Friday, 25 August 2017

How CRISPR proteins find their target

In addition to the Cas9 protein that bacteria use to bind and snip DNA, bacteria have other Cas proteins that know where to insert that viral DNA into the CRISPR region to remember which viruses have attacked and mount a defense. A research team has discovered how these proteins -- Cas1 and Cas2 -- locate and insert the viral DNA, and it relies on the flexibility of these enzymes and the shape of the DNA.

These proteins, which were recently used to encode a movie in the CRISPR regions of bacterial genomes, rely on the unique flexibility of the CRISPR DNA to recognize it as the site where viral DNA should be inserted, ensuring that "memories" of prior viral infections are properly stored.

The structures reveal that a third protein, IHF, binds near the insertion site and bends the DNA into a U-shape, allowing Cas1-Cas2 to bind both parts of the DNA simultaneously. The lead authors, graduate student Addison Wright and postdoctoral fellow Jun-Jie Liu, along with co-authors Gavin Knott, Kevin Doxzen and Eva Nogales, discovered that the reaction requires that the target DNA bend and partly unwind, something that only occurs at the proper target.

CRISPR systems are a bacterial immune system that allows bacteria to adapt and defend against the viruses that infect them. CRISPR stands for clustered regularly interspaced short palindromic repeats and refers to the unique region of DNA where snippets of viral DNA are stored for future reference, allowing the cell to recognize any virus that tries to re-infect. The viral DNA alternates with the "short palindromic repeats," which serve as the recognition signal to direct Cas1-Cas2 to add new viral sequences.

Specific recognition of these repeats by Cas1-Cas2 restricts integration of viral DNA to the CRISPR array, allowing it to be used for immunity and avoiding the potentially fatal effects of inserting viral DNA in the wrong place, Wright said.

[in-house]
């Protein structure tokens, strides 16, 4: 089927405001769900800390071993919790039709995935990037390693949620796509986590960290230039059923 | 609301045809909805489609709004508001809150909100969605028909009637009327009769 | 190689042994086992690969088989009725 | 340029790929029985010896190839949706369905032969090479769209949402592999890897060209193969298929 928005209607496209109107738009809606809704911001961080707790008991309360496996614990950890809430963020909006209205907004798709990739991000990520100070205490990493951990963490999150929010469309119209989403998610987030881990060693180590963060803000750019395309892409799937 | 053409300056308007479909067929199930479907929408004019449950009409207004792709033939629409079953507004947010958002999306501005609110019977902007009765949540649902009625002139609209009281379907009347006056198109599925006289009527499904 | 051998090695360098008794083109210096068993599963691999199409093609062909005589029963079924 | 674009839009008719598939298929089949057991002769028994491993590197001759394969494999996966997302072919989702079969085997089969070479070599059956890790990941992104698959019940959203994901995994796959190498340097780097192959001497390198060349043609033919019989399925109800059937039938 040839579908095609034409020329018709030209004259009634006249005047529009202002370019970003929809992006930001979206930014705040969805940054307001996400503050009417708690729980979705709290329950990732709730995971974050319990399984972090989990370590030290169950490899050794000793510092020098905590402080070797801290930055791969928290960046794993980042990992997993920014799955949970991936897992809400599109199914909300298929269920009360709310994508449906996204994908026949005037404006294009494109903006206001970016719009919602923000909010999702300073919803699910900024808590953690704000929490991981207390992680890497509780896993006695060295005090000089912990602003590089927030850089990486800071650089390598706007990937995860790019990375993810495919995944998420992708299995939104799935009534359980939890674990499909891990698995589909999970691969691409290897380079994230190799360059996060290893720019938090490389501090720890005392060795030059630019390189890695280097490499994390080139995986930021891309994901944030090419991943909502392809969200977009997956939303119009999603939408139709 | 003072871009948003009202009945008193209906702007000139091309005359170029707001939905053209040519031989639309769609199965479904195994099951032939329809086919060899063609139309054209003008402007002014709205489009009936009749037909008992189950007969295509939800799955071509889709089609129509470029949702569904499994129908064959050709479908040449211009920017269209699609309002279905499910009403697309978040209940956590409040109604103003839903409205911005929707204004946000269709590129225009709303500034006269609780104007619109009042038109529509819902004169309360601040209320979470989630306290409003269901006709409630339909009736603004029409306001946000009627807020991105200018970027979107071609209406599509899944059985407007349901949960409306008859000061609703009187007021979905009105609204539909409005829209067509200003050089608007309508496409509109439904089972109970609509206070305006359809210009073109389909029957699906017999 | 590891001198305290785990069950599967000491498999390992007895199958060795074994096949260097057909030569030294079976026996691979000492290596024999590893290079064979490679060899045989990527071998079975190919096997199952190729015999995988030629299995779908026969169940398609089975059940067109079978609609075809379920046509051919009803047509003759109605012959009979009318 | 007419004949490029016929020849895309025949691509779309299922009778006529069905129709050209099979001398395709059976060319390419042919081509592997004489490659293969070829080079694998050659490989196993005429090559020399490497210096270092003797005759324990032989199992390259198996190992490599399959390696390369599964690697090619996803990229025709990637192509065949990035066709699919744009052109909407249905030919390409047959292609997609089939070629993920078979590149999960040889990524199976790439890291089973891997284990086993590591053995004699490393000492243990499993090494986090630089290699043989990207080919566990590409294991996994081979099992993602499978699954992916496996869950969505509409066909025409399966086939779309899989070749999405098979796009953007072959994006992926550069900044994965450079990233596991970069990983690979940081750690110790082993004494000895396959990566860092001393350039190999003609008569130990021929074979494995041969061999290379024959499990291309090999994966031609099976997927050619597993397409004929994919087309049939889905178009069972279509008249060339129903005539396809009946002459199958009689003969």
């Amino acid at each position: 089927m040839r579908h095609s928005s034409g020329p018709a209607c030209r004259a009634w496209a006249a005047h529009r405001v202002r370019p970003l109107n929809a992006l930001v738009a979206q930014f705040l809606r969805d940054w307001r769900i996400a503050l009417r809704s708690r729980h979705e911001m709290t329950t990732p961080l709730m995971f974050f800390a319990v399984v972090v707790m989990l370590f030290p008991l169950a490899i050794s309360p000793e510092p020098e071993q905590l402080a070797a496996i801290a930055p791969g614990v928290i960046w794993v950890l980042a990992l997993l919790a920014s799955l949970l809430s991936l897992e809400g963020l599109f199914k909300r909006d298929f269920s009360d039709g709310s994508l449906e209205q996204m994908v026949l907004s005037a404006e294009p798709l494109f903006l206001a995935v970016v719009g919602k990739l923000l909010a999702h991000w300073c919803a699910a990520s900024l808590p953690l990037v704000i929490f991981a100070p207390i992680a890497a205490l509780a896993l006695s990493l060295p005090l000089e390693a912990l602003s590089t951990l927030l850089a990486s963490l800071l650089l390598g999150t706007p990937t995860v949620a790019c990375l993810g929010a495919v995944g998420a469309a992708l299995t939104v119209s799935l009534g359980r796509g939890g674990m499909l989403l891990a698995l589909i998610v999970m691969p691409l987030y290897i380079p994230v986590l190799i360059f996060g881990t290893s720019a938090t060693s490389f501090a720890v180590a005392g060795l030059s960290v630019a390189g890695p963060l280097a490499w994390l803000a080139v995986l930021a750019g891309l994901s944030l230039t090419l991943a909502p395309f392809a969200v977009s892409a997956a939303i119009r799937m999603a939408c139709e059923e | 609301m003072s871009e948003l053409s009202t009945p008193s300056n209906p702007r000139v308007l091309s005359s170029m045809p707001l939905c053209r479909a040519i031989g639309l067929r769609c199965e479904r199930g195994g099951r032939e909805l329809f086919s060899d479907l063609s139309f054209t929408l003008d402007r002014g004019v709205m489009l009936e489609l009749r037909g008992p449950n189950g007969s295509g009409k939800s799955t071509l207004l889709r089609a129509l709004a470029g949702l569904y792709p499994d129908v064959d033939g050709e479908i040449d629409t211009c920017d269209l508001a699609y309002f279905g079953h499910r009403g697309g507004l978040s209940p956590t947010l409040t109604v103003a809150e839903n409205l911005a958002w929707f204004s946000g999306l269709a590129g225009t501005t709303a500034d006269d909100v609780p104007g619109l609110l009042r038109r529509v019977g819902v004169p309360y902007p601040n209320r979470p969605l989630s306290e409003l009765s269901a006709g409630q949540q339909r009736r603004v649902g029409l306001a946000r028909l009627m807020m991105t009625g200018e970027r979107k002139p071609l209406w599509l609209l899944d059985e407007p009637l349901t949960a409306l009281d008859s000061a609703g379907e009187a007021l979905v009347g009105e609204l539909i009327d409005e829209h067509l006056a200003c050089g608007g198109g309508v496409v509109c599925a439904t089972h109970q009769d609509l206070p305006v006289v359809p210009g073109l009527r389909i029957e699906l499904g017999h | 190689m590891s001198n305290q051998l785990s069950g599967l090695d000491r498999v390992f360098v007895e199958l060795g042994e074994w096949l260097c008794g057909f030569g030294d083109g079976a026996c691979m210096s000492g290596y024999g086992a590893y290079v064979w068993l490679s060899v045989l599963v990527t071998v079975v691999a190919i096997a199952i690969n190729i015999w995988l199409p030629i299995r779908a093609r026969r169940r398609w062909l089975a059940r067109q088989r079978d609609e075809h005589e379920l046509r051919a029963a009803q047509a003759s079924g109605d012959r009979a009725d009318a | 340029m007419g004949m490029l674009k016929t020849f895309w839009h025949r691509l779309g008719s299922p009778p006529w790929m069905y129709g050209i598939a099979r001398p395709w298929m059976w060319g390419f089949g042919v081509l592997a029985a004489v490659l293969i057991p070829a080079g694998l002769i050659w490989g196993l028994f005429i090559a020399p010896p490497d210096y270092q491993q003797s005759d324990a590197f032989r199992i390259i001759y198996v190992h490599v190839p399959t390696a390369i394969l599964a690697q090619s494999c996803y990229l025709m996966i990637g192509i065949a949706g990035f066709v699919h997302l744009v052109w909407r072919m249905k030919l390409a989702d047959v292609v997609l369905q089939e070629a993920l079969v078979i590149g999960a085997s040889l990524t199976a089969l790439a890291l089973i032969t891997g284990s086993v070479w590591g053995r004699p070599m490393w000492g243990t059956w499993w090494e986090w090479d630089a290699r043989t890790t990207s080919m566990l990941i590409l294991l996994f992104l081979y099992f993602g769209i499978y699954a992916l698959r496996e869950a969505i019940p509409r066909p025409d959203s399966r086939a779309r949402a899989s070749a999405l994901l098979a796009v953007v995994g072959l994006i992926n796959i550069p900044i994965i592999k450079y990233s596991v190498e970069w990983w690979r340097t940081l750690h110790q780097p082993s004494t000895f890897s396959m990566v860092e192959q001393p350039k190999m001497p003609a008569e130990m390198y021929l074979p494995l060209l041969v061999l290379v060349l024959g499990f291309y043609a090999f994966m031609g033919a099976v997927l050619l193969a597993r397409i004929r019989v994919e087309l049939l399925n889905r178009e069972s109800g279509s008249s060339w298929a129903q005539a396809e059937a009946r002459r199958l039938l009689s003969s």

While many DNA-binding proteins directly "read out" the nucleotides of their recognition sequence, Cas1-Cas2 recognize the CRISPR repeat through more indirect means: its shape and flexibility. In addition to coding for proteins, the nucleotide sequence of a stretch of DNA also determines the molecule's physical properties, with some sequences acting as flexible hinges and others forming rigid rods. The sequence of the CRISPR repeat allows it to bend and flex in just the right way to be bound by Cas1-Cas2, allowing the proteins to recognize their target by shape.

The discovery of how Cas1-Cas2 recognize their target opens the door for modification of the proteins themselves. By tweaking the proteins, researchers might be able to redirect them to sequences other than the CRISPR repeat and expand their application into organisms without their own CRISPR locus.


Addison V. Wright, Jun-Jie Liu, Gavin J. Knott, Kevin W. Doxzen, Eva Nogales, Jennifer A. Doudna. Structures of the CRISPR genome integration complex. Science, July 2017 DOI: 10.1126/science.aao0679

Posted by Dr. Tim Sandle

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